As Office 2010 becomes more prevalent in the workplace (most of our clients either have or will be soon updating to it) so the use of the ribbon has become more natural and intuitive for people. It is certainly much more intuitive than the old menu driven interface.
Play a fun game called Ribbon Hero 2 that allows you to learn the fastest and best ways to do various common tasks in the various Office Apps. My kids are using this to learn the interface and some of these common tasks. I have even learnt some things in the 5 minutes I have spent playing it so far! Download Ribbon Hero 2.
Take the first step in growing your Excel Skills. Microsoft have created a series of learning videos that assist new users to Excel to grow their skills
Learn how to create your own Excel Macros with a free training course. Ideal for the entry level person who wants to explore macro writing for the first time. Note this doesn't create efficient code, but its a start to understanding how the VBA code interacts with Excel.
I have had a bunch of pretty cool Excel things to post up – and finally got around to clearing my flagged items and browser windows.
I was very interested then to come across this article on Joseph’s site by Amit Velingkar where he shows you how to change the automatic colour ranges that are used in Excel 2007 for conditional formatting. He even includes some VBA code for this.
When I wrote the how to use VLOOKUP and HLOOKUP article a few weeks ago I hinted at writing how to use the COLUMN, ROW, MATCH, INDEX and OFFSET functions to enhance the use of the VLOOKUP and HLOOKUP functions. Today we will look at the use of MATCH.
You create a table of say 4 columns, and then in another sheet you create a VLOOKUP function that returns results from the 4th column. EG =VLOOKUP(lookup_value,table_range,4,FALSE) where the 4 relates to the 4th column. This works great until one day you (or your colleagues) delete the 3rd column in the table, or insert another column in the middle of the table. Now your VLOOKUP fails as the 4th column either doesn’t exist, or is now actually the 5th column. In this case the VLOOKUP formula you created is just not flexible enough to handle the changes.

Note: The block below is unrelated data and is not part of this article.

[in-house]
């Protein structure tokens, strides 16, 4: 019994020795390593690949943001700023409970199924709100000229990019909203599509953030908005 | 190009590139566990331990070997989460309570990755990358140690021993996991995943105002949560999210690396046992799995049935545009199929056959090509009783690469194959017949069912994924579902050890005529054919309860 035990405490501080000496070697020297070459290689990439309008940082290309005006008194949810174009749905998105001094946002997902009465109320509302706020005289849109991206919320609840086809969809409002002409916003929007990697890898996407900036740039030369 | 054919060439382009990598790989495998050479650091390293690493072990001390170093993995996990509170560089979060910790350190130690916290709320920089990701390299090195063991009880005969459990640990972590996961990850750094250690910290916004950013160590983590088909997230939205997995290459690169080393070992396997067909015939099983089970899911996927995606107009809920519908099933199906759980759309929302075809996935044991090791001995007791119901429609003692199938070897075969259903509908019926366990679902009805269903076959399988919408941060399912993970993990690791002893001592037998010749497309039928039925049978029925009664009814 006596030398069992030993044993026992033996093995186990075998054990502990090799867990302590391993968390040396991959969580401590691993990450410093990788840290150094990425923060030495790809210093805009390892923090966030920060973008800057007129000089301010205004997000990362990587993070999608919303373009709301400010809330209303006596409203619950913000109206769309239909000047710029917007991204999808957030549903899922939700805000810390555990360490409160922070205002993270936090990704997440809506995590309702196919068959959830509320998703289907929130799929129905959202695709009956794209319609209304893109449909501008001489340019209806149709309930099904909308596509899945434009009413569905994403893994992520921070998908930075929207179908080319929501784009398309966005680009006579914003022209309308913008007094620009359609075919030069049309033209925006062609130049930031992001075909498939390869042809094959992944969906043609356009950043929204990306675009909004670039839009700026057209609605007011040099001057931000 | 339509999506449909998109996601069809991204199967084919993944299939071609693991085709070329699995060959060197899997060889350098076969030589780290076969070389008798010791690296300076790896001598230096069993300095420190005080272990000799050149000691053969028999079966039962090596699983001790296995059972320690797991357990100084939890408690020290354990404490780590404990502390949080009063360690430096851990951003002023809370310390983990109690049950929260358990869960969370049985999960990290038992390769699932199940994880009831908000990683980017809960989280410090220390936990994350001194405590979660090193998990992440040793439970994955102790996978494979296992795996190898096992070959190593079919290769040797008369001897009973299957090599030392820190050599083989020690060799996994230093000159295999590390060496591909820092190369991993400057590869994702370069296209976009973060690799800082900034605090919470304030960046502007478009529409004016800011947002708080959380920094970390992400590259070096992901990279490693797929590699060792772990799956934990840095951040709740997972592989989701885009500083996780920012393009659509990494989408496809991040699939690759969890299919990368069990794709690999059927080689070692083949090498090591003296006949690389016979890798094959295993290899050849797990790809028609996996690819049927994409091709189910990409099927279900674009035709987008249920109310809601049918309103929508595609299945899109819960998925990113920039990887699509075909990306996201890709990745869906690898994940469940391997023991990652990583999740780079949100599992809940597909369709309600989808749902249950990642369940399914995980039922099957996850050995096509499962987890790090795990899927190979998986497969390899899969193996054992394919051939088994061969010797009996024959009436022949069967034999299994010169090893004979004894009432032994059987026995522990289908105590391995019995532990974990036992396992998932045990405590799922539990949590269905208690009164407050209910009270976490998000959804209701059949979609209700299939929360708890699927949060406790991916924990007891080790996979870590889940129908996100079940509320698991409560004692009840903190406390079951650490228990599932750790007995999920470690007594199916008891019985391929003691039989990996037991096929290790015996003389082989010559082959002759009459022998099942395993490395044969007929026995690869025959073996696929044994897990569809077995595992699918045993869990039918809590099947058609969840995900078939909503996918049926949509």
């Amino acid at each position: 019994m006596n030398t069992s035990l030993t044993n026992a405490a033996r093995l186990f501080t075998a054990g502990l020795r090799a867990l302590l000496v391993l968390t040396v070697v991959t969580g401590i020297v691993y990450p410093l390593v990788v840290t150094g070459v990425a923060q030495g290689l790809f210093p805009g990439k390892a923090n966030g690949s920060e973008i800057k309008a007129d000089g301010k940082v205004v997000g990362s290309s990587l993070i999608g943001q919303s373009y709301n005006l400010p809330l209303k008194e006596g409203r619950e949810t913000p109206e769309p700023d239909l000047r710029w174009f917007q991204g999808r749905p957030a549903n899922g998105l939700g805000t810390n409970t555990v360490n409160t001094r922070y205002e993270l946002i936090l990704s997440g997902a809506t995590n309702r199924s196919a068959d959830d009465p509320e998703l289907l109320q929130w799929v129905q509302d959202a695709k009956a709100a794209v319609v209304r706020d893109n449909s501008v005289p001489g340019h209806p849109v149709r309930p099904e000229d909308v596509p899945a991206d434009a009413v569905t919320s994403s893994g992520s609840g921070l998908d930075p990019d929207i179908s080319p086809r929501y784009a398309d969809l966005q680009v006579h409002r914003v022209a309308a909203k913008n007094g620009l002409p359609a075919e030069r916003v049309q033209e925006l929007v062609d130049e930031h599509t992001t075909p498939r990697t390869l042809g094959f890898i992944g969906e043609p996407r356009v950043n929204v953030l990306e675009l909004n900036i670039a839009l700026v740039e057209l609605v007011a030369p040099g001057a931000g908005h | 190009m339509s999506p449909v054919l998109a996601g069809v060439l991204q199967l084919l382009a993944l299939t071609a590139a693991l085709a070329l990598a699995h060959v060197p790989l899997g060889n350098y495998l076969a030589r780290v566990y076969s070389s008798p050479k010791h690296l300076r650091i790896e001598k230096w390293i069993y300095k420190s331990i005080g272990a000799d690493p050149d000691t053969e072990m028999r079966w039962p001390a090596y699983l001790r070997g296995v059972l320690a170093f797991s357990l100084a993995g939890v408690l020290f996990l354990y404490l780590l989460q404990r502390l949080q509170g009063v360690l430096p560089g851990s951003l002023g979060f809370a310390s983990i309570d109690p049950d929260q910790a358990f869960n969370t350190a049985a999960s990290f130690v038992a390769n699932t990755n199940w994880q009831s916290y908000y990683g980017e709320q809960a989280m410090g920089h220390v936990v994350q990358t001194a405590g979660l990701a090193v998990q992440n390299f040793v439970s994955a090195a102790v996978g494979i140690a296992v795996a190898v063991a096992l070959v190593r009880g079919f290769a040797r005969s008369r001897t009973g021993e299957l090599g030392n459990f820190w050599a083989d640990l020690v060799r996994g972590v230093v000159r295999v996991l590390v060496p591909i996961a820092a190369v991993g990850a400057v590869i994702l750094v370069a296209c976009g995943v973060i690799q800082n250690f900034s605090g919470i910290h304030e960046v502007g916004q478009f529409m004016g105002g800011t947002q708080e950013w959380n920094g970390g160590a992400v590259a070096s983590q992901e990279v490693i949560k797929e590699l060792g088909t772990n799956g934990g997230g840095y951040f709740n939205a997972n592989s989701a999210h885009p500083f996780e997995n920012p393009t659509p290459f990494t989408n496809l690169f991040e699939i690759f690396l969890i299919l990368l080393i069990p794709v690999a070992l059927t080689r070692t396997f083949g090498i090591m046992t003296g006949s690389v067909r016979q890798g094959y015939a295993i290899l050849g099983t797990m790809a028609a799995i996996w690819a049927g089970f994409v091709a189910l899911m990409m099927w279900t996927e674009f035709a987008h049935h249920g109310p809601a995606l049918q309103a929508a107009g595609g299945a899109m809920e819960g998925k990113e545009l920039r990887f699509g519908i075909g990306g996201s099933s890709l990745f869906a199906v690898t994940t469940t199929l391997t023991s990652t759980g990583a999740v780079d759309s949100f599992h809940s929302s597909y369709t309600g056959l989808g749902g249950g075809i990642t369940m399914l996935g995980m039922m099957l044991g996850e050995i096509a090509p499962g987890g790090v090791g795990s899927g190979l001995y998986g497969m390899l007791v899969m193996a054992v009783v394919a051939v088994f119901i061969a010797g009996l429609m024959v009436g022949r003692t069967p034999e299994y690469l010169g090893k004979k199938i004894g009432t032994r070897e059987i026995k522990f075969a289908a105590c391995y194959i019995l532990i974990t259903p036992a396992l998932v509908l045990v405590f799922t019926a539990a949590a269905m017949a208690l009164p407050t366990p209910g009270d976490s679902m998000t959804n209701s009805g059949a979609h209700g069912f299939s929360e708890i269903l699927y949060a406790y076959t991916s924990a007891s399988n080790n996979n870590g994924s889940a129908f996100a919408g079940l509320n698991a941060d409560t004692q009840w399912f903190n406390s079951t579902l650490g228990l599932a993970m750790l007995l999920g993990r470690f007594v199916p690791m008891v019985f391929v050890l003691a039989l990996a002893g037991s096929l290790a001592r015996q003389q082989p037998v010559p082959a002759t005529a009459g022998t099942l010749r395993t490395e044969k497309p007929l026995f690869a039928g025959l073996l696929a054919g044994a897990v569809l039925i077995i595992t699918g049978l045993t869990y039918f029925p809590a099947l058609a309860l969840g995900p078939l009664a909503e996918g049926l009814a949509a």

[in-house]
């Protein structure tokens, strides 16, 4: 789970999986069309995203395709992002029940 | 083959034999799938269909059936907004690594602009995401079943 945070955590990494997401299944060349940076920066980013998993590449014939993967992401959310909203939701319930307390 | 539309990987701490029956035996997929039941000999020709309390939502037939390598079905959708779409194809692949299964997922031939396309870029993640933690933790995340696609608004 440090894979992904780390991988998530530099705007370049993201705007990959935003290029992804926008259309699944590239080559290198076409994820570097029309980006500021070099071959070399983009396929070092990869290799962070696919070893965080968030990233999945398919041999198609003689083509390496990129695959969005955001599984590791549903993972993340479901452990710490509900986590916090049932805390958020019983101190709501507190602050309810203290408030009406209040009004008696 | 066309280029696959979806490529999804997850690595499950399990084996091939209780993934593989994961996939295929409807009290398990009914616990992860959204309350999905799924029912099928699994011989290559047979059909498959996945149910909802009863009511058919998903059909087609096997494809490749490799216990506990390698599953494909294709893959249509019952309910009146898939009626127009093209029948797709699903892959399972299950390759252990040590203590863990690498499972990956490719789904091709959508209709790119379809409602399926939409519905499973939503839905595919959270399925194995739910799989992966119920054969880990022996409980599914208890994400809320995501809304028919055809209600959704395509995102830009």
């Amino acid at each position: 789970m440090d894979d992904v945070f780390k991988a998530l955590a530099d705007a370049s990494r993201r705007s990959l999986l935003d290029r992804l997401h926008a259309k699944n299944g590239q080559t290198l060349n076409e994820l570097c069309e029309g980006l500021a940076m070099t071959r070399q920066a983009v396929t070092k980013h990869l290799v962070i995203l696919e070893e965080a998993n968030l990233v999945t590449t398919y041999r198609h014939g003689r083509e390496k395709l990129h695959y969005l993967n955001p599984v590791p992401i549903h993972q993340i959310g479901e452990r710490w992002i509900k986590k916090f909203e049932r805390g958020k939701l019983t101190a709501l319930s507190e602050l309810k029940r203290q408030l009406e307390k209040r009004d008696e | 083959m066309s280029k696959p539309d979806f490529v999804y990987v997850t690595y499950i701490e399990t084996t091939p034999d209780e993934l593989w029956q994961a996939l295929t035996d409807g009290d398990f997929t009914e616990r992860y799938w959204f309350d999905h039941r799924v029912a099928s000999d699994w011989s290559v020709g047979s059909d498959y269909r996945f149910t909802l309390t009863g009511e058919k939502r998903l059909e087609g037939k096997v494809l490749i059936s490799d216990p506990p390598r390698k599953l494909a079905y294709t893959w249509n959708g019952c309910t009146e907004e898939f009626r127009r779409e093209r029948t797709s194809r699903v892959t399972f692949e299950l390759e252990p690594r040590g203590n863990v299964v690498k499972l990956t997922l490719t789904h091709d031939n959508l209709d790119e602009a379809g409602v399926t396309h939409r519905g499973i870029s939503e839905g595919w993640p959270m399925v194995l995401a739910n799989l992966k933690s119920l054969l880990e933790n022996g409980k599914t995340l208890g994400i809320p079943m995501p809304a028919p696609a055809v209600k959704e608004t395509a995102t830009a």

The following explanation builds on the dynamic range name process defined in my article written back in 2004. You will need to create a dynamic range name (in this example called table_header) that works on the header row of the table you are performing the VLOOKUP on.
In Excel 2007 Use the Name Manager from the Formula tab. In Excel 2003 and earlier use Edit Insert Name Define. In both versions CTRL F3 is the keyboard short cut.
I realised that when I wrote the ISNA function article that I had never written an explanation of VLOOKUP. I want to write up explanations for a umber of other functions in the future like COLUMN, ROW, MATCH and INDEX followed by OFFSET. All these make lots of sense when you use them with the VLOOKUP function. So I though it best to start with this function. I will also say that everything I write about VLOOKUP here applies to HLOOKUP as well. the only difference is the orientation, that is VLOOKUP looks across columns from left to right, and HLOOKUP looks down rows from top to bottom.
The built in Excel Help is very good at helping with this function. However it doesn't point out many of the pitfalls than occur in common use.